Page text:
Wolfram Alpha and the bowl of brown rice

Every now and then the story of the Google-killer resurfaces and like many of you, I had heard of the coming of the new search engine – Wolfram Alpha. Since the child prodigy and founder/creator of Wolfram Mathematica, Stephen Wolfram, unveiled the Alpha at a Harvard lecture in end April 09, reactions have been many. Google’s was possibly one of the first – Stephen Wolfram hadn’t finished his demo when Google’s official blog announced “a new service allowing users to search and compare public data”. Peter Norvig, Director of Research has been quoted saying “maybe having him out there will push us to release more, faster”. However, despite Google taking some serious note of Alpha – there are fundamental differences between the two – as anyone test driving Alpha wouldn’t have failed to notice.

Search engine vs. Find engine Google Like many others before and since – from AltaVista to Cuil and Bing, are inherently search engines: ie., it comes up with a list of pages/sites/sponsored links which in turn will provide the clues, answers and solutions. On the other hand the Alpha comes up with answers. I call it the Find Engine: it finds, computes, adds, divides, subtracts, measures, converts and finds the answer. Being mathematically challenged, I find it particularly useful to compute answers to problems like 30.33% of Indian Rupees 5600.45 I haven’t dabbled in sines and cosines since my school days, but I believe its particularly effective and fast.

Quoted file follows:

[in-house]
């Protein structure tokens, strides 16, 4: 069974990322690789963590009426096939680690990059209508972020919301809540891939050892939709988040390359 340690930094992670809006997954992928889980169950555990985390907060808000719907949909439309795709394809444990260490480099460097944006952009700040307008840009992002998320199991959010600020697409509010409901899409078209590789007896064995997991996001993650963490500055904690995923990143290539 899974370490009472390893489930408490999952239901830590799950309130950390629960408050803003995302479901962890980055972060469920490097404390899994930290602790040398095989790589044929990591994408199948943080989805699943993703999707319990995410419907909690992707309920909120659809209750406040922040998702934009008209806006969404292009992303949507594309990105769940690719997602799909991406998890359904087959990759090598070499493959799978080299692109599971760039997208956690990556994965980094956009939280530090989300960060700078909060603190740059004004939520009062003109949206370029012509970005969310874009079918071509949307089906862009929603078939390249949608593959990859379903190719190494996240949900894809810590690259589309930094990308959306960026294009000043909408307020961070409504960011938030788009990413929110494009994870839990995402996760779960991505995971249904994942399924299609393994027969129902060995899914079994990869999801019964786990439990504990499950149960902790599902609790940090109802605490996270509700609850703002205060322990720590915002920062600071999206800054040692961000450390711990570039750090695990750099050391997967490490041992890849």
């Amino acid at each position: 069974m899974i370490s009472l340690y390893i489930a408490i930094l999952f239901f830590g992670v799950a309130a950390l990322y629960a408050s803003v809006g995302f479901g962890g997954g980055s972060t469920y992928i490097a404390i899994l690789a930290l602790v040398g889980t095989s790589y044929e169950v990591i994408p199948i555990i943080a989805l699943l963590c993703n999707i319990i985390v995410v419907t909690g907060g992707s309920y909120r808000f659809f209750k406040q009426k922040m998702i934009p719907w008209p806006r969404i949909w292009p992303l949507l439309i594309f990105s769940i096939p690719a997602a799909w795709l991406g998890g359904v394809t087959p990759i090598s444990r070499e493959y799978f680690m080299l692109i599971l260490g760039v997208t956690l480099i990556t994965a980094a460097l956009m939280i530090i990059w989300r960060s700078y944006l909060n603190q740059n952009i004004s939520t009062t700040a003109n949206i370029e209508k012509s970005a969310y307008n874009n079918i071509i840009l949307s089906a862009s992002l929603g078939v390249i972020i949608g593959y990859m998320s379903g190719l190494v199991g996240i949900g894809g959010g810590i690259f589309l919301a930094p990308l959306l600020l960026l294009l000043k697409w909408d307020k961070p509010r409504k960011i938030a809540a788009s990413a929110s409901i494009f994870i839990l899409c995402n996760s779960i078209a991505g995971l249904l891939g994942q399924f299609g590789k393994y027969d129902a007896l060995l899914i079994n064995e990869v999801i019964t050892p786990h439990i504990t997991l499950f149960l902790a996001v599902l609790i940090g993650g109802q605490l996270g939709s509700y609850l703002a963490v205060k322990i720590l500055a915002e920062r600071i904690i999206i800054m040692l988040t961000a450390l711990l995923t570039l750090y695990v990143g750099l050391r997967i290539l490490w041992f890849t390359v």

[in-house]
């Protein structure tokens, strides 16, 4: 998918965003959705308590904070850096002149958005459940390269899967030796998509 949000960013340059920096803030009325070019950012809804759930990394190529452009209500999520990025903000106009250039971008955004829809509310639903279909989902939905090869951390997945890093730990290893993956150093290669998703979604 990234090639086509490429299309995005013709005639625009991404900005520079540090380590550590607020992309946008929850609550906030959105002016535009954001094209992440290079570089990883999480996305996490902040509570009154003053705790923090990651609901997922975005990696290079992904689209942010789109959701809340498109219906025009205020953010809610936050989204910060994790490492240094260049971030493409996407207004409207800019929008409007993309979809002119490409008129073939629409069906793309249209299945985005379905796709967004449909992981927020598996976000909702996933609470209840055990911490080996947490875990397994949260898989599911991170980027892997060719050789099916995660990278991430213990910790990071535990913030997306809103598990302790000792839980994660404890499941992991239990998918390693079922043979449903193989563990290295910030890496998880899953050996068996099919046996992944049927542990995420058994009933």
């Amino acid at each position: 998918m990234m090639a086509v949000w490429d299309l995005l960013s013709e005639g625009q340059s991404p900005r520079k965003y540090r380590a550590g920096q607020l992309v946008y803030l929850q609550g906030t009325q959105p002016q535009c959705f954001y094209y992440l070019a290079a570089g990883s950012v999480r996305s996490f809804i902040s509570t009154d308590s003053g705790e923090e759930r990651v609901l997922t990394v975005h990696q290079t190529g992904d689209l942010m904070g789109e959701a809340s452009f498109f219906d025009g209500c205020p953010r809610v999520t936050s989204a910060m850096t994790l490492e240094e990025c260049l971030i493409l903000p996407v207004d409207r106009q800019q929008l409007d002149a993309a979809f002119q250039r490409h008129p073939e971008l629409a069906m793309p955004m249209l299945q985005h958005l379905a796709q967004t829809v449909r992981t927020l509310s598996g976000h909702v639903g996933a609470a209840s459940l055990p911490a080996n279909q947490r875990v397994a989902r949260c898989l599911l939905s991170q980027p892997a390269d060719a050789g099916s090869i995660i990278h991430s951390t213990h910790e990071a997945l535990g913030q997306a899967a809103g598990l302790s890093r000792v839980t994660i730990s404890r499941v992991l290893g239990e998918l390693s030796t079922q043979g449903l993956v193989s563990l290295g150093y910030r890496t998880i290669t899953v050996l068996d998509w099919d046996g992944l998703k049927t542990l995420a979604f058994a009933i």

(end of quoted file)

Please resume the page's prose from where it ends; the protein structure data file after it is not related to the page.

Though thats where there some problems and potential mine fields are. Since there are no common shared protocols for identifying and tagging a data type (eg. distance in nautical miles, or phone numbers, or a street number) on the world wide web – Alpha and its ‘expert curators’ have had to create, buy, licence and assimilate vast pool of raw data, formulas and equations. A big help comes from the amazing Mathematica source. But the repository of source data is far from complete.

Lost in Translation And trying to make Alpha understand what you mean can sometimes be a bit uphill task. Shortly after the total Solar Eclipse on 22nd July, I entered the query: ‘total solar eclipse’. Alpha told me about the next total solar eclipse in great detail with 3 types of maps. I tried many other words – adding India, Varanasi, Bhopal et al. It kept returning the details of the next ones and after 7 futile attempts I knew that there was just no way I could make it understand what I meant. My earlier searches and results across the various engines follow.

However, if you accept Alpha’s possibilities with its inherent limitations then it can be fascinating, though not always useable. The other great thing is its interface:  Alpha gives an integrated look. Its serif face complements the expertise its meant to connote – its grey, black and orange palette combined with lot of white – ample breathing space gives it a freshness.

Postscript: this post was written a over a year ago and lay in my unpublished post for a pretty long time. Wolfram Alpha has changed in the meantime and not all changes are reflected in the post.

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